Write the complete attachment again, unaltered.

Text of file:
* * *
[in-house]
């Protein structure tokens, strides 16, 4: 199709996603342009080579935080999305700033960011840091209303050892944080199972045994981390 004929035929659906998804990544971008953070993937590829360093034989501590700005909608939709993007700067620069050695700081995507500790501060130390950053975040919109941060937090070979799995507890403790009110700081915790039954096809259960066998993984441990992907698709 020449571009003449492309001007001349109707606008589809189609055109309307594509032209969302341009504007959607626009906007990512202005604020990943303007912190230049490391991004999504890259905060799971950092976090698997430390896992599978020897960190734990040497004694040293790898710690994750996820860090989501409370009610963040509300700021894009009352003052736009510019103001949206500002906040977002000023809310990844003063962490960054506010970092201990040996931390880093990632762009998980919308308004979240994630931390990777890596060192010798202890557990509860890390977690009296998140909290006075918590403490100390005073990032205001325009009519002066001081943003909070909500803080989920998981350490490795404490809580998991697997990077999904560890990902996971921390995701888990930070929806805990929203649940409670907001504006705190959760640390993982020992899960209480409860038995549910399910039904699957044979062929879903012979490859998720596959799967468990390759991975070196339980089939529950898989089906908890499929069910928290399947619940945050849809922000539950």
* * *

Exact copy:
[in-house]
């Protein structure tokens, strides 16, 4: 199709996603342009080579935080999305700033960011840091209303050892944080199972045994981390 004929035929659906998804990544971008953070993937590829360093034989501590700005909608939709993007700067620069050695700081995507500790501060130390950053975040919109941060937090070979799995507890403790009110700081915790039954096809259960066998993984441990992907698709 020449571009003449492309001007001349109707606008589809189609055109309307594509032209969302341009504007959607626009906007990512202005604020990943303007912190230049490391991004999504890259905060799971950092976090698997430390896992599978020897960190734990040497004694040293790898710690994750996820860090989501409370009610963040509300700021894009009352003052736009510019103001949206500002906040977002000023809310990844003063962490960054506010970092201990040996931390880093990632762009998980919308308004979240994630931390990777890596060192010798202890557990509860890390977690009296998140909290006075918590403490100390005073990032205001325009009519002066001081943003909070909500803080989920998981350490490795404490809580998991697997990077999904560890990902996971921390995701888990930070929806805990929203649940409670907001504006705190959760640390993982020992899960209480409860038995549910399910039904699957044979062929879903012979490859998720596959799967468990390759991975070196339980089939529950898989089906908890499929069910928290399947619940945050849809922000539950």